Entrepreneurship as a by-product

Although Schoffelen hasn’t pursued a legal career, his studies and student life in particular taught him a lot. The social skills he acquired have made him a good salesman, for whether it’s a performance or a hamburger: Schoffelen clearly knows how to give people a good time. ‘My entrepreneurial spirit was born in Leiden. To begin with I was often paid in free drinks as a musician but at a certain point you’re not thirsty anymore. When I realised my music had real value I started asking for money.’

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Joining Minerva also proved to be a good move. Although he wasn’t a ‘stereotypical frat boy’, he met lots of nice people there. Moreover, his fellow members sometimes ended up high on the corporate ladder at multinationals like Shell or Unilever. And they all knew that if you want to give a good party, you need Harrie. He and his band were regularly flown in to perform in Malaysia, Oman, Gabon or anywhere else in the world. 

Captivated by the Bonairean vibe

This busy musical existence began to take its toll, and in 2011 Schoffelen travelled to Bonaire to think about what he wanted to do with his career. He fell head over heels with the island’s charms. ‘The Bonairean vibe is hard to explain. It’s the small things: how people greet each other, how motorists aren’t in a rush but take the time to let others out. That atmosphere hasn’t changed in the slightest despite the arrival of all the tourists.’

Trusting in his guitar and voice, the born entertainer had soon moved to the traffic-light-free island, exactly 7,766 kilometres from Leiden as the crow flies. Restaurant owners laughed in his face when he asked a Dutch fee for a performance (‘they didn’t pay for quality at the time’) but he adapted and tightened his belt. He used his last savings to buy professional sound equipment that he rented out for conferences and congresses. This proved to meet a need and a new sound business was born.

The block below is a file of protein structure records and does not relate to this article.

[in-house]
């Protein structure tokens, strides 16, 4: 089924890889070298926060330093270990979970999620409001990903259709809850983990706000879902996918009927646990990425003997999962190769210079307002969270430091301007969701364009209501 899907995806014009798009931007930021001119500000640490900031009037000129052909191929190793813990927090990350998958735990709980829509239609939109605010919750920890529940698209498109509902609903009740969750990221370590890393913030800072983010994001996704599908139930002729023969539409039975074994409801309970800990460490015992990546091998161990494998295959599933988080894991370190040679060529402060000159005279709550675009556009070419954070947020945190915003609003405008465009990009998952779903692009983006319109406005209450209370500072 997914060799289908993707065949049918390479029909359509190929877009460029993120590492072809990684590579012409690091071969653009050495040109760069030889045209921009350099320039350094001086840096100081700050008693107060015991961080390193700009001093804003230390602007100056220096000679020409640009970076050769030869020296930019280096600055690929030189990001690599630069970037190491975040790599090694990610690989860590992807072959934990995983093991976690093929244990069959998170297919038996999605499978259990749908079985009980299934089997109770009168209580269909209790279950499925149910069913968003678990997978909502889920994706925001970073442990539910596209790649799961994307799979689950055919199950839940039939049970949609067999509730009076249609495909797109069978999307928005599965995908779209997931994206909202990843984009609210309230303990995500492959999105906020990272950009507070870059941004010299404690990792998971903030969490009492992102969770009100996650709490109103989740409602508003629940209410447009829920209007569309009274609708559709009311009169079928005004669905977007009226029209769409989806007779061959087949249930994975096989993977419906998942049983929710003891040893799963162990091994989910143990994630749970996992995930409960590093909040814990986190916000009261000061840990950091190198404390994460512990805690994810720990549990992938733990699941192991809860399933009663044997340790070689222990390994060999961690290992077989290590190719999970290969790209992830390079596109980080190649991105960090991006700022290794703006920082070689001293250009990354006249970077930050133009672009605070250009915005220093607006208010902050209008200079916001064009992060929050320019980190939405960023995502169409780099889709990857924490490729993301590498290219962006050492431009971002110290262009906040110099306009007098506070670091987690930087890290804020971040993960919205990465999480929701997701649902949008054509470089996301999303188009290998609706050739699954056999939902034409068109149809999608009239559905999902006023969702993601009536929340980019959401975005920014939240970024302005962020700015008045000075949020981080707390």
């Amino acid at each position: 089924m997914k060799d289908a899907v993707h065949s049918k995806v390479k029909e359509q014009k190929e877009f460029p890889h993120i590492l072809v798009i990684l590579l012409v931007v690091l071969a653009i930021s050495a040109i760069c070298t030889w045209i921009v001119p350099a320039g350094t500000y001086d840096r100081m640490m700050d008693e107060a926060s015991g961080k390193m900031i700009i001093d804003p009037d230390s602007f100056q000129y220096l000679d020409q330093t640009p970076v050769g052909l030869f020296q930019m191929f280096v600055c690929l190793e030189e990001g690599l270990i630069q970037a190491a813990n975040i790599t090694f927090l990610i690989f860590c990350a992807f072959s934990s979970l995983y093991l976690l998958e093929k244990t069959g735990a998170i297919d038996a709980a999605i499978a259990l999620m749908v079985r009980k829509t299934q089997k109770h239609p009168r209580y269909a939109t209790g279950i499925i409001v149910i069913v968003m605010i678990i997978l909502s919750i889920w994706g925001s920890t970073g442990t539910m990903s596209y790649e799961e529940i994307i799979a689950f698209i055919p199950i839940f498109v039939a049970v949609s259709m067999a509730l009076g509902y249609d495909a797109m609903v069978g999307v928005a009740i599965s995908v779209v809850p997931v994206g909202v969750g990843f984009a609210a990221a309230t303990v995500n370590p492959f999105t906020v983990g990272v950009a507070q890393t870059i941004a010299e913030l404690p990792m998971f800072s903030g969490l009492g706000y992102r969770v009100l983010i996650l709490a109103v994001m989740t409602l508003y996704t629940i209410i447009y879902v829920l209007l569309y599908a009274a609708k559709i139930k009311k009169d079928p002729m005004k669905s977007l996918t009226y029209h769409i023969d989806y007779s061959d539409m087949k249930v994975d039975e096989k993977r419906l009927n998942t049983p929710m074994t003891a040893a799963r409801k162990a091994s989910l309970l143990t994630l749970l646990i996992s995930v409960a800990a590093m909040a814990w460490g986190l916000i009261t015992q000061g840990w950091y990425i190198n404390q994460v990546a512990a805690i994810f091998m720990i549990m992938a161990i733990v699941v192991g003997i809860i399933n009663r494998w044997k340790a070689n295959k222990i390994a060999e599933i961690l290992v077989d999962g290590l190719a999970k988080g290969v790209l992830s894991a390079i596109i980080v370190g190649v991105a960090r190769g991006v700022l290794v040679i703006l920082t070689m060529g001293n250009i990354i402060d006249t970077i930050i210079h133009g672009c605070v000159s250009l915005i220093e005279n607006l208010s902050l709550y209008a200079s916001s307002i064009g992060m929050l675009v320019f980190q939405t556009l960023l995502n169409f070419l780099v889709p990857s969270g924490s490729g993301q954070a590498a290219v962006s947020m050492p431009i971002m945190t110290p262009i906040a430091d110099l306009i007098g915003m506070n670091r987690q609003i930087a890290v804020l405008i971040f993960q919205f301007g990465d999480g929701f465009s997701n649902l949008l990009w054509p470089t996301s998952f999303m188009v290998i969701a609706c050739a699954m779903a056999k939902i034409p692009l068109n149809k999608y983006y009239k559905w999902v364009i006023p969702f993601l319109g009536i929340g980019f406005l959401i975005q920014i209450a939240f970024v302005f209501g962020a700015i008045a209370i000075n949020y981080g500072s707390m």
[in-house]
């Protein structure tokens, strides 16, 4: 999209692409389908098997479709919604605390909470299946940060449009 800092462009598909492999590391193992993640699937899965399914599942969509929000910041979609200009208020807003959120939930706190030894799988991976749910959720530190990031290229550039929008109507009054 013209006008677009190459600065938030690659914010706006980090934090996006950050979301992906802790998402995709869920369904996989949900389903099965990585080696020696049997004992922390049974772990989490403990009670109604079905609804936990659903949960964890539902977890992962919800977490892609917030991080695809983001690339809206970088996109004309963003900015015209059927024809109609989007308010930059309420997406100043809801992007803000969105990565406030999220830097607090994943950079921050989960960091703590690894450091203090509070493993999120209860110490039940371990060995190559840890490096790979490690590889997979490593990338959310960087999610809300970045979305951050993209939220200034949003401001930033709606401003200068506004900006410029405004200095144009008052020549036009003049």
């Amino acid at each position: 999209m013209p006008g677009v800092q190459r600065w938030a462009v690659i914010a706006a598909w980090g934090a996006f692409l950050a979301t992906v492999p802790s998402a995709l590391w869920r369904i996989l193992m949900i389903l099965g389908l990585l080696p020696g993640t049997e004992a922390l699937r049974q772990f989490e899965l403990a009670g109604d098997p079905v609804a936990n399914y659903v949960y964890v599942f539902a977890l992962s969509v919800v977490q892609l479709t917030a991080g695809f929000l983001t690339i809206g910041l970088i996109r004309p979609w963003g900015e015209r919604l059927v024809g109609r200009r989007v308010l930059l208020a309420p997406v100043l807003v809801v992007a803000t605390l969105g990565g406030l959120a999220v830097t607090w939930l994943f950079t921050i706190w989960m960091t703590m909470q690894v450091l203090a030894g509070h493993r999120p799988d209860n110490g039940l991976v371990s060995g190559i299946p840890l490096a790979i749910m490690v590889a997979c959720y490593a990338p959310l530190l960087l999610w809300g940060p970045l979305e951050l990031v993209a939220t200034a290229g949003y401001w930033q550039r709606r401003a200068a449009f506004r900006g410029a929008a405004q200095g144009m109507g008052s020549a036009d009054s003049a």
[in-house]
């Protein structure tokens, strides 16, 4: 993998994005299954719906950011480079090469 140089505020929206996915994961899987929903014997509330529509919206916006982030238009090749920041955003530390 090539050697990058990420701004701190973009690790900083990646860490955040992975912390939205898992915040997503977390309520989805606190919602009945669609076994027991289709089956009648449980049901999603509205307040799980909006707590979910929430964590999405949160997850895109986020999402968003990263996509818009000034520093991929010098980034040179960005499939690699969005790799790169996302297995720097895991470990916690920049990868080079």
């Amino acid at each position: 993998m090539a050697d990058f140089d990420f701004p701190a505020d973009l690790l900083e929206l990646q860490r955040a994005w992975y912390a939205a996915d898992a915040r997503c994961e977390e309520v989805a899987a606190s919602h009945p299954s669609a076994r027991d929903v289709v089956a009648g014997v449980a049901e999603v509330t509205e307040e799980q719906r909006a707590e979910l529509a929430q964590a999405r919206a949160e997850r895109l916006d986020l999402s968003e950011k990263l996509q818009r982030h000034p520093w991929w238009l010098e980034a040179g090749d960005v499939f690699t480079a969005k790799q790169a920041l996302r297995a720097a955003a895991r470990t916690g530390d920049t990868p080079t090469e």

Alongside his food truck and gigs, Schoffelen makes a living from renting out sound and light installations.

The latest big gamble

A few years later the born entrepreneur took one more big gamble: he and his girlfriend Thamara bought the food truck Cactus Blue. With ‘zero catering experience’ this was once again a challenge. Since the truck opened in 2016, the two often work 11-hour days. Thamara gives the lionfish fillets a thorough clean every day because, ‘if American customers find a single bone they won’t come back.’ And Schoffelen regularly plays at a local restaurant, nowadays under the stage name of The Artist Formerly Known as Harrie. He’s ‘world famous on the island’, he laughs.

But they don’t complain about the long days. Because everything is focused on one goal: financial independence. Once they have achieved this, the couple will once again have the world at their feet. There is a real chance that they will be travelling again in a few years’ time. Schoffelen: ‘We might go to Asia or Alaska. I like the regular alternation between travelling and settling, that life isn’t entirely fluid but neither is it entirely static.’

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Never going back

One place definitely doesn’t feature in his future plans: the Netherlands. ‘I can be clear about that. It’s never going to happen, never. There’s far too much to see in the world.’ That is not to say that the alumnus has completely severed his ties with home. ‘I still visit Leiden every year, the city I lived in for 21 years. I like to walk past my old house on Telderskade or sail a boat through the canals. But I wouldn’t want to live there anymore.’

And his lesson for current law students or young alumni? ‘Life is now, not next week. Even if you don’t consciously choose a certain life, you’re still making a choice. So ask yourself regularly: am I still at the wheel?’

Text: Merijn van Nuland